Retreat encourages veterans to present written feelings to public
Words can help heal a warrior’s inner wounds, and sharing their words can help their communities understand and welcome them home.
That’s the basic message that Oregon therapist Bill McMillan, creator of “The Welcome Home Project,” hopes will spread across the country once a film he is in the middle of editing gets widely distributed. Clips from the work in progress, called “Voices of Vets,” have been posted on www.thewelcomehomeproject.org since last year and are already being used by West Coast communities to help set up similar programs.
The film documents a four-day retreat by 18 combat veterans and five family members who learned to write about their feelings and then share their thoughts on stage in front of a packed theater in Ashland, Ore., three Memorial Days ago.
“Our original intention was to do several of these retreats in towns around southern Oregon, but we decided instead to focus our efforts primarily on getting the film completed,” McMillan said. He hopes to have it ready for distribution this fall.
“The work in progress video clip has begun to be used in a lot of different places to encourage dialogue and awareness of PTSD (post-traumatic stress disorder) and the issues faced by combat vets and their families,” McMillan said, adding that similar programs exist in Portland and Seattle.
Michael Meade, a mythologist and storyteller best known for his work with the poet Robert Bly in the so-called men’s movement of the 1980s, has conducted two retreats in Portland, McMillan said. Meade’s Mosaic Multicultural Foundation (www.mosaicvoices.org) co-sponsored the original retreat and published a book of the veterans’ poems.
Participants in the 2008 retreat at the Buckhorn Springs Retreat Center in southern Oregon included veterans of Vietnam, Iraq and Afghanistan.
“Healing happens when the burdens of war are shared by the greater community,” McMillan said in a telephone interview from Sacramento, Calif., where he is editing the film.
He and his wife, Kim, a therapist, knew about similar retreats for combat veterans dealing with PTSD, but the programs seemed to be missing something. There was little attempt, it seemed, to get the public involved in the healing process.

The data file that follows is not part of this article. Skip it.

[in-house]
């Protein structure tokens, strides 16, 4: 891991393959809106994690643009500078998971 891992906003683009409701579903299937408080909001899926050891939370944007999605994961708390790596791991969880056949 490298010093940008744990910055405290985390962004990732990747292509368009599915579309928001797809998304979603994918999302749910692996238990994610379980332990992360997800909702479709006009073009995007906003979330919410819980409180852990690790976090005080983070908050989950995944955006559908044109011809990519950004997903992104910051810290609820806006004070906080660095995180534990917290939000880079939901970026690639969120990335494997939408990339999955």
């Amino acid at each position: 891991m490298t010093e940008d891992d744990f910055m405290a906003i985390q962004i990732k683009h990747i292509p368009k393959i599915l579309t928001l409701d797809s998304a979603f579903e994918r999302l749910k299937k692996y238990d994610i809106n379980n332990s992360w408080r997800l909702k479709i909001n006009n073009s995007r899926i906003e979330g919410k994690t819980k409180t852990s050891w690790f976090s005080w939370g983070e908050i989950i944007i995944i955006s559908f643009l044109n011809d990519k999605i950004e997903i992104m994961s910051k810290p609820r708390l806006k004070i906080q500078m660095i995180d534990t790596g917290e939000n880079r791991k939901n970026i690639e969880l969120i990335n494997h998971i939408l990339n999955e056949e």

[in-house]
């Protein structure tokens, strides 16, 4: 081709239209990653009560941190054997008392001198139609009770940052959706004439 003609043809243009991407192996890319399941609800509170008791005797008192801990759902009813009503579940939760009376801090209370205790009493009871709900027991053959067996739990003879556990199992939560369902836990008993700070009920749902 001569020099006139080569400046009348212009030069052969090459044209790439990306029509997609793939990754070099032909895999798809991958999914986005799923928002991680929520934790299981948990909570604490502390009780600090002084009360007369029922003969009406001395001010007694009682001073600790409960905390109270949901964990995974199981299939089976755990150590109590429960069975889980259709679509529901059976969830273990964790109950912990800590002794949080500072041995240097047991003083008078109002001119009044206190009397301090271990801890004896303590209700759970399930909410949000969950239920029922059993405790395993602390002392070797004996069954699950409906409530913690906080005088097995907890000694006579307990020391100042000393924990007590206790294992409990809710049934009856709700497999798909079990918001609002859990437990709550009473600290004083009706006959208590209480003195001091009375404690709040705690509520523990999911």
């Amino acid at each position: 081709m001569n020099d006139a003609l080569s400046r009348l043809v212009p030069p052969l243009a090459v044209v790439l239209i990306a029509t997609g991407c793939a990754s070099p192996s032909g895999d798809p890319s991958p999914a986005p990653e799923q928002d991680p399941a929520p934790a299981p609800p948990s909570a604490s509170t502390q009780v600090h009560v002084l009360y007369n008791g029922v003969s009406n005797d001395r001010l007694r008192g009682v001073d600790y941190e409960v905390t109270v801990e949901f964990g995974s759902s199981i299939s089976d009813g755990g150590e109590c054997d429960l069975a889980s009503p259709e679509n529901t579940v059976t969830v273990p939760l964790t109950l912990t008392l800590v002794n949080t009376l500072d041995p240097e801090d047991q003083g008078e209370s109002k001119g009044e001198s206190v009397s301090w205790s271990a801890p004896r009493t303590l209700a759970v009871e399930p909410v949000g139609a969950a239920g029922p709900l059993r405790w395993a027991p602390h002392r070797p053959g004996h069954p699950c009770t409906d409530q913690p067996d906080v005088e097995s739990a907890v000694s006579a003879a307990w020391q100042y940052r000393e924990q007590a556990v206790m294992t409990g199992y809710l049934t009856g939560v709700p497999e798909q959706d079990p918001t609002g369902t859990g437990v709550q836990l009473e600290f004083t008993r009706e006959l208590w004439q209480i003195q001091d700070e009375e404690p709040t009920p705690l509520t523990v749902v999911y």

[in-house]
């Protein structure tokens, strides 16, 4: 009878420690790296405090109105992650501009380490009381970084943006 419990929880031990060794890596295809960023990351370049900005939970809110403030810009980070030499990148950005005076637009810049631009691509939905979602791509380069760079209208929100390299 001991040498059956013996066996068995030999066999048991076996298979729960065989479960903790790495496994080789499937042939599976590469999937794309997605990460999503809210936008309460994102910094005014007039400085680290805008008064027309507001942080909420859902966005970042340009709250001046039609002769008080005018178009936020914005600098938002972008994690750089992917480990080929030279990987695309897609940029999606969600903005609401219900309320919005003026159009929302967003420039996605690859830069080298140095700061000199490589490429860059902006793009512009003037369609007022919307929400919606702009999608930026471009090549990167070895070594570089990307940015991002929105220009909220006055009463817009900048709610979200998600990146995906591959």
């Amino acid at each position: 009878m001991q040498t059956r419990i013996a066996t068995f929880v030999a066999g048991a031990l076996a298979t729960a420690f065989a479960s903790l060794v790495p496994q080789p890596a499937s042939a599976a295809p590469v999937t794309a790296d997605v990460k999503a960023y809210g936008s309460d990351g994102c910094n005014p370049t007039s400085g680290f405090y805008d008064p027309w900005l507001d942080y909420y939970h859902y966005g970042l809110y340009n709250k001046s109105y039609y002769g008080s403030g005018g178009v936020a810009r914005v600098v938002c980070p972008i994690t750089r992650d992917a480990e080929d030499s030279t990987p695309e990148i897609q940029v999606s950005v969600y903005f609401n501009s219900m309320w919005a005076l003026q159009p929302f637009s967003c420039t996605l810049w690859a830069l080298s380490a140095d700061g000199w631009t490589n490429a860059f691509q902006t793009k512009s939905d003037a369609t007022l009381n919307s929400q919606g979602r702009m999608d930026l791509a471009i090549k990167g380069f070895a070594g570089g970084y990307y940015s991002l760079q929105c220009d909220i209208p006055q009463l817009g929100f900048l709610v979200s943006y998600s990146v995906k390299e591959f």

“We’re not veterans, so we looked at who was working with vets and contacted some people,” McMillan said. “The response was not overwhelming at first.”
Although working on stress issues through journaling and poetry is common, getting the veterans to get up on stage and share their feelings “scared the hell out of some of them,” he said.
There is no certain path on the road to healing. It is a direction
that you take out of a valley surrounded by tall mountains.
The underbrush of the forest is thick as a jungle.
— Melissa Steinman, “Old Timers — A Term of Endearment”
“We all joked that we were going into the woods and would sing and write poetry for four days, and we’d come out, and everything would be fine,” said Melissa Steinman, 31, who was deployed for a year in Kuwait as a Coast Guard tactical boat captain in 2004.
Eight- to 12-hour shifts putting her 25-foot Boston Whaler between small speedboats and larger anchored ships — to prevent incidents like the 2000 USS Cole bombing in Yemen — frayed her nerves and gave her a bad case of PTSD on her return to the States.
“My sleep is still interrupted by nightmares,” she said. “I get real jumpy whenever I’m on the road — looking out for suicide bombers.
“Of course, everything wasn’t fine at the end of the retreat. But we were armed with more tools to deal with our problems when it was all over, and we did get cleansed a bit.”
She sobbed quietly over the phone as she described the public performance at the end of the retreat.
“Everyone in the group doubted anyone would bother to come, but the place was packed, and the people in the audience took part, singing along with us at times,” she said. “Afterwards, people came up to us and thanked us for being there. They said they’d been looking for ways to connect with us.”
I have walked through the valley of death and camped within its borders.
Others passed my camp on their final journey.
Some were comrades and parts of me traveled with them
— Ken Kraft, “The Valley of Death”
Ken Kraft, 45, also was touched by the community’s response.
“It was intense,” said Kraft, a former Army captain and Bronze Star Medal recipient who survived mortar attacks and a helicopter crash only to discover on his return home in 2005 that he had four herniated discs and blast damage to both knees, which had to be replaced. He spent a year in the hospital.
“There was so much raw emotion,” he said of the retreat. “I really think these things can save a life or two.”
When he returned from Iraq, Kraft underwent 24 surgeries in less than two years. He retired from the Army Reserve and his civilian job as a sheriff’s deputy and made his world smaller as a way to deal with PTSD and other issues. He now lives on a five-acre farm in Oregon City raising Victorian Bulldogs.
“The war changed who I am and how I react to things,” he said. “My wife still grieves for the person who went to Iraq because someone else came home.”
“The retreat was a great healing experience,” Kraft said. “It was a nice chance to put thoughts and ideas and stuff into words and work it all out.”